Criteria

Both GOLD and NICE guidelines stratify exacerbations into mild, moderate, and severe, based on the management required:[1][83] Assess severity to determine where and how to treat the patient[Figure caption and citation for the preceding image starts]: Assess severity to determine where and how to treat the patientCreated by the BMJ Knowledge Centre based on GOLD and NICE guidelines [Citation ends].

In hospitalised patients, assess the severity of the exacerbation using a prognostic score, such as DECAF (Dyspnoea, Eosinopenia, Consolidation, Acidaemia, and atrial Fibrillation)[92] or BAP-65.[ BAP-65 prediction of in-hospital mortality and need for mechanical ventilation in COPD ]

  • The score will indicate which patients are likely to benefit from early intervention, such as non-invasive ventilation.

Further stratify hospitalised patients based on their clinical signs.[1] 

  • No respiratory failure 

    • Respiratory rate 20 to 30 breaths/minute.

    • No use of accessory respiratory muscles.

    • No change in mental status.

    • Supplemental oxygen given via Venturi mask up to 28% to 35% inspired oxygen (FiO2) restores oxygen saturations.

      • Ensure that there is no evidence of hypercapnia before moving to higher concentrations of oxygen.

      • Perform ongoing assessment of arterial blood gas (ABG).

      • Document the FiO2 or O2 flow rate.

    • No increase in PaCO2

  • Acute respiratory failure – non-life threatening

    • Respiratory rate >30 breaths/minute.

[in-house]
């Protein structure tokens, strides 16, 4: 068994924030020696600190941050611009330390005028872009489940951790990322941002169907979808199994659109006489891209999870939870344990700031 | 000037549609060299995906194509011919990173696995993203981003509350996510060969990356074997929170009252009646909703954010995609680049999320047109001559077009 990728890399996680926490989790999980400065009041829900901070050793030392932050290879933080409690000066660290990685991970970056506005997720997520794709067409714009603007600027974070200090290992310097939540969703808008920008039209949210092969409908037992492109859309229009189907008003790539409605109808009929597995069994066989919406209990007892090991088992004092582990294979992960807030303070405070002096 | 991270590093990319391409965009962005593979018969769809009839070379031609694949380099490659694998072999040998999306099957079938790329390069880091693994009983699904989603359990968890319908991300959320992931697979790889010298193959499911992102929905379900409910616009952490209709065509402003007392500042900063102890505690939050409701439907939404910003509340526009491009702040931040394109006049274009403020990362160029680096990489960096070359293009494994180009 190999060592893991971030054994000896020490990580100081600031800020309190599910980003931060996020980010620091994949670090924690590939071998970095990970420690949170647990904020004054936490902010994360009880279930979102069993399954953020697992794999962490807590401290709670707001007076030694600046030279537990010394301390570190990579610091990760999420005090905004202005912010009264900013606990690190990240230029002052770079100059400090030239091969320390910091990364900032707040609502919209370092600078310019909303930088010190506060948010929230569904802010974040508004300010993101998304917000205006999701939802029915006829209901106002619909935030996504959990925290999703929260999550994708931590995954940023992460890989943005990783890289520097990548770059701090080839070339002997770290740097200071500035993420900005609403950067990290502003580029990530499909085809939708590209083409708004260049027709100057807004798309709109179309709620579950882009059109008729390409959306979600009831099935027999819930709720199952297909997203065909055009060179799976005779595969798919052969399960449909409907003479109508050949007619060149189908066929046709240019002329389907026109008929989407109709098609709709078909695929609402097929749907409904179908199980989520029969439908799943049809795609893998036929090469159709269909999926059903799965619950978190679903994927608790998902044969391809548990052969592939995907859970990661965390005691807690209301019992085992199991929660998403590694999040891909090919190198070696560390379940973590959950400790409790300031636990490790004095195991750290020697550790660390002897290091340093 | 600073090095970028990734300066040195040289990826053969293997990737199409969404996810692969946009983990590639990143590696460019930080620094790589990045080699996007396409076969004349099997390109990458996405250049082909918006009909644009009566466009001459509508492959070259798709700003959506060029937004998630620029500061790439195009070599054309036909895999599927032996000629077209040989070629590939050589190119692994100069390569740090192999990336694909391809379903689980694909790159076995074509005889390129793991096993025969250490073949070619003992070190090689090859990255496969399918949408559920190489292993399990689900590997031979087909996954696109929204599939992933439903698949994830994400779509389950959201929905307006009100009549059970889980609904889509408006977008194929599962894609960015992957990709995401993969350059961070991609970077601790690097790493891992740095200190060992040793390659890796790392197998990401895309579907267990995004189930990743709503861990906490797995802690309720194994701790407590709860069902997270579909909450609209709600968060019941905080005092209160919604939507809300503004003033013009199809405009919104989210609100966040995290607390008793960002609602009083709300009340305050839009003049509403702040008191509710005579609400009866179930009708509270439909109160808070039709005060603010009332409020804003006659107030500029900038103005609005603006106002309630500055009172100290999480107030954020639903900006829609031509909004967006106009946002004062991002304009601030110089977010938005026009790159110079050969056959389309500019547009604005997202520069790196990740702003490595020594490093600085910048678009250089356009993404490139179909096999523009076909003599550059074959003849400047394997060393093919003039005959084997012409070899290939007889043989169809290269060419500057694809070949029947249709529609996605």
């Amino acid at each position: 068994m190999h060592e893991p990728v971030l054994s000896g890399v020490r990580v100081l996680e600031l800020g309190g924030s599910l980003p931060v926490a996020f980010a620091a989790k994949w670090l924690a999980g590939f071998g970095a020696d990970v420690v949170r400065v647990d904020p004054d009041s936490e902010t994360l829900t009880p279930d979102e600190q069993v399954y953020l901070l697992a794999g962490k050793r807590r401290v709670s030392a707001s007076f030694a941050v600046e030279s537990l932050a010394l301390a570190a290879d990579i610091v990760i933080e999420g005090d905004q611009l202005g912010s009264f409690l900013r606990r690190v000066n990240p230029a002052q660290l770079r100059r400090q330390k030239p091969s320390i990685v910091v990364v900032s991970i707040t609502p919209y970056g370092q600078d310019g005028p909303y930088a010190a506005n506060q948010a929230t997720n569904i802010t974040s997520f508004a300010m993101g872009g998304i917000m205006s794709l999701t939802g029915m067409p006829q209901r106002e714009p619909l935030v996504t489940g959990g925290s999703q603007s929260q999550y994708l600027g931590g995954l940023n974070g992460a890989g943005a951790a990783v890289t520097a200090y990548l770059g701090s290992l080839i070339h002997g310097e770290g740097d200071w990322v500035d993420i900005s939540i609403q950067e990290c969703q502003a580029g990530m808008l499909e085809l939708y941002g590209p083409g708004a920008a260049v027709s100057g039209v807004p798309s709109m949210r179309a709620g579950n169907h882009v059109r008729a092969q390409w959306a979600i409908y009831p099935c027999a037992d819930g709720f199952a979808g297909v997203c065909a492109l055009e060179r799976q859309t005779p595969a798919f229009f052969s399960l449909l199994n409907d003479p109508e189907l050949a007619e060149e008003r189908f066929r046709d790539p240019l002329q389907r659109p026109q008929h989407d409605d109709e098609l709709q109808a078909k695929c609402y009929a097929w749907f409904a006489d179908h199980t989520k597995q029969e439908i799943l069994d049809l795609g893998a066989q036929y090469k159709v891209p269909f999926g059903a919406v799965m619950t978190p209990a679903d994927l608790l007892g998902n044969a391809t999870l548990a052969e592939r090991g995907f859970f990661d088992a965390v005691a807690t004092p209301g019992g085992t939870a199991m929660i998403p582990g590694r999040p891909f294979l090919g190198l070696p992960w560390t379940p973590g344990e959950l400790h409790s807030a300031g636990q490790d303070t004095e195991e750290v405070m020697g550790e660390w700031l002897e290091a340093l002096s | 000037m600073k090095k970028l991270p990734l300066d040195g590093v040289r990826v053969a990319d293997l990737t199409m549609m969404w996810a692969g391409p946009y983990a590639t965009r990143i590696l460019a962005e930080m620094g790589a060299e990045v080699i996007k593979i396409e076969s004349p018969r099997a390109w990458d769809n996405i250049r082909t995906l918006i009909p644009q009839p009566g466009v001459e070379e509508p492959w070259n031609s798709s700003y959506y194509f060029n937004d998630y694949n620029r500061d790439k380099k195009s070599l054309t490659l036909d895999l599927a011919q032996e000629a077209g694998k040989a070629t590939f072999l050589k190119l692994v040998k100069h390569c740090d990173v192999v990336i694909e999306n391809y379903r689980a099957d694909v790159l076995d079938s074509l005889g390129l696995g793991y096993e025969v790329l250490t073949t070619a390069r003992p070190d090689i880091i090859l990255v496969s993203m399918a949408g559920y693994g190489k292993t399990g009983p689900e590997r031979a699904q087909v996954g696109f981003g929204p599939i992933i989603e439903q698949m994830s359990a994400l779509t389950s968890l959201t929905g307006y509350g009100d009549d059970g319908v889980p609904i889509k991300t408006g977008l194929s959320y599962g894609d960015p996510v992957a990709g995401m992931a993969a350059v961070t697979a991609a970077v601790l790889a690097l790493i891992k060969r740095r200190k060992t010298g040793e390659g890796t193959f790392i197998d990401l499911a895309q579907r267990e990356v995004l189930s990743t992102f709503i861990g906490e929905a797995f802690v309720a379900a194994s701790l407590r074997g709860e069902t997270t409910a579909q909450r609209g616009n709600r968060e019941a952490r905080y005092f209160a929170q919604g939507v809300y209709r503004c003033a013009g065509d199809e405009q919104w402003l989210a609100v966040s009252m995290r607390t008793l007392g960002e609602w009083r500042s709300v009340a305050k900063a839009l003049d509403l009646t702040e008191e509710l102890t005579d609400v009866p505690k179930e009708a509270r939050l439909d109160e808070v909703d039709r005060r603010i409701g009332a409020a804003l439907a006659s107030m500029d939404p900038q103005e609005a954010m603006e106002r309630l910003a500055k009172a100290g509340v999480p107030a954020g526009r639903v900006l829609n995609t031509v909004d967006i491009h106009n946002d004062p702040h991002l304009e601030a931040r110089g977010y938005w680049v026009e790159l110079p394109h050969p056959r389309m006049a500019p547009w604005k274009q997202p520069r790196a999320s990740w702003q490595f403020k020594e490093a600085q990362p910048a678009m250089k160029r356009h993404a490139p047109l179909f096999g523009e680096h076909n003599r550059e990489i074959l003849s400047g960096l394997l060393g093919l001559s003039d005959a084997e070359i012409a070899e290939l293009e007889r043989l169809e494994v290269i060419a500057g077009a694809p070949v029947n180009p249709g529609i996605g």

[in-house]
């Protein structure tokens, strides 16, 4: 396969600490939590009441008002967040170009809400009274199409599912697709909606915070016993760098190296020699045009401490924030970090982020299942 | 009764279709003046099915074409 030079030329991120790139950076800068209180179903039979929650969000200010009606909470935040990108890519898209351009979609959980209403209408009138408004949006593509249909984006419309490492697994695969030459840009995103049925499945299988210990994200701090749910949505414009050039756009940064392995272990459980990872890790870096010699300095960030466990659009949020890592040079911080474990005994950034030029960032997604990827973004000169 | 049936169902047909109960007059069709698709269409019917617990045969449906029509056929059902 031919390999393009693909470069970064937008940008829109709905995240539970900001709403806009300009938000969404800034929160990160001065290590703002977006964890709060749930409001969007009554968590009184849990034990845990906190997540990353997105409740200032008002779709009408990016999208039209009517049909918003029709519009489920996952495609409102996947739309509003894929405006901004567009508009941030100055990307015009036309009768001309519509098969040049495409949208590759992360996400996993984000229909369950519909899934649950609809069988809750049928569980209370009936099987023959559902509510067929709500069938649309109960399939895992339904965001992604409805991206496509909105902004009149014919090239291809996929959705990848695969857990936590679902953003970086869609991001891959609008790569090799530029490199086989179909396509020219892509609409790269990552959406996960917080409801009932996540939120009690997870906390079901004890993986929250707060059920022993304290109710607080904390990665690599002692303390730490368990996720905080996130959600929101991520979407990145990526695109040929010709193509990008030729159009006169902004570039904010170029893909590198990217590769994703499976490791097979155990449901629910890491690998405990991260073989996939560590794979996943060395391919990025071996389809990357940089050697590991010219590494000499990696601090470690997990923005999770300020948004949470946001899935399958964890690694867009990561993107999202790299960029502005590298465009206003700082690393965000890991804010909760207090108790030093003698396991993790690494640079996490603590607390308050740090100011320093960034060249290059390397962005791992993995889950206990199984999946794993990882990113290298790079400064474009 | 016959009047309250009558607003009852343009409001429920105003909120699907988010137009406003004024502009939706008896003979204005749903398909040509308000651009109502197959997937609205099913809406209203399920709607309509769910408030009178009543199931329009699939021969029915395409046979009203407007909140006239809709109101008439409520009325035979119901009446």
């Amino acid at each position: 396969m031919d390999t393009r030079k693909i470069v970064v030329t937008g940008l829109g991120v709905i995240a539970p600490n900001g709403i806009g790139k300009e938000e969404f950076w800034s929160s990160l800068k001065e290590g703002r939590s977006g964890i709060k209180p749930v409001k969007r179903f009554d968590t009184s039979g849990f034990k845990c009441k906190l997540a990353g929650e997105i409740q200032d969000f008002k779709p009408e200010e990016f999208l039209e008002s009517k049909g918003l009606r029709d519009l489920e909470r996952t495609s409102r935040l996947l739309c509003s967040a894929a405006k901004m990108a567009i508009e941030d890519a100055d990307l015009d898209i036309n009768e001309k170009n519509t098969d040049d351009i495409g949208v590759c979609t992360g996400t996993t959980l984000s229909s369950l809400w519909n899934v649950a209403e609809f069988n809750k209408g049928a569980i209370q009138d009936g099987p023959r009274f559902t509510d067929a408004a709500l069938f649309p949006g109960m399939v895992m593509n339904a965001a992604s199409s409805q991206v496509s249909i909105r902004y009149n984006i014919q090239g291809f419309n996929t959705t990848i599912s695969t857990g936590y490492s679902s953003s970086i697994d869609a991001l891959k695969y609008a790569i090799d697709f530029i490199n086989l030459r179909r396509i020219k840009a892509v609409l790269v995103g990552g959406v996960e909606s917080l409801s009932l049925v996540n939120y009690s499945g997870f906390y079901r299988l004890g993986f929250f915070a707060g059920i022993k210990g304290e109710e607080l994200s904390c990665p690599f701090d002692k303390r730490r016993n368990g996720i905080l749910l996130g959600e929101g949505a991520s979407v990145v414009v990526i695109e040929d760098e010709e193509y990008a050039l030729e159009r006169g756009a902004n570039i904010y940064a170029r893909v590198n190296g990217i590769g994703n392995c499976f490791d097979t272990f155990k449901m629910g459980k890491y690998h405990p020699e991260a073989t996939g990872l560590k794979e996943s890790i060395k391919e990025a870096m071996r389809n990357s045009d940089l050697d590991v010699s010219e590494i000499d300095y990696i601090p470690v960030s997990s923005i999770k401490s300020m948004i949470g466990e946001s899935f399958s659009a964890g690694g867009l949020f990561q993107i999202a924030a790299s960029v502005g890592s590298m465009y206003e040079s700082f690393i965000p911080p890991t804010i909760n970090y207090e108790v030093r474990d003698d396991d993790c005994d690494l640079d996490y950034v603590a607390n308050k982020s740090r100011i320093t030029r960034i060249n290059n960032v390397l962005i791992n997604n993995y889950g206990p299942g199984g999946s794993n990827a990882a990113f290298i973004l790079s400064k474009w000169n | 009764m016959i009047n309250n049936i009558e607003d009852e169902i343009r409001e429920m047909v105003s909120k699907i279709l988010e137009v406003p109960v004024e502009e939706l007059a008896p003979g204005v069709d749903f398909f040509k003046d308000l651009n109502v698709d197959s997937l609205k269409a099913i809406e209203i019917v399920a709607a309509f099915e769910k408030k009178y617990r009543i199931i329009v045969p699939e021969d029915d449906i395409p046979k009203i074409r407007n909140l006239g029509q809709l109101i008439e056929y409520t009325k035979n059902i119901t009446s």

• Using accessory respiratory muscles.

    • No change in mental status.

    • Hypoxaemia improves when supplemental oxygen at higher concentrations is given via Venturi mask.

      • You must ensure that there is no evidence of hypercapnia before moving to higher concentrations of oxygen.

      • Perform ongoing assessment of ABGs.

      • Document the FiO2 or O2 flow rate.

    • PaCO2 increased compared with baseline or elevated approximately 6.7 kPa (50-60 mmHg).

  • Acute respiratory failure – life threatening 

    • Respiratory rate >30 breaths/minute.

    • Using accessory respiratory muscles.

    • Acute changes in mental status.

    • Hypoxaemia not improved with supplemental oxygen via Venturi mask or increased FiO2.

      • You must ensure that there is no evidence of hypercapnia before moving to higher concentrations of oxygen.

      • Perform ongoing assessment of ABGs.

      • Document the FiO2 or O2 flow rate.

    • PaCO2 increased compared with baseline or elevated approximately 8 kPa (>60 mmHg) or acidosis present.

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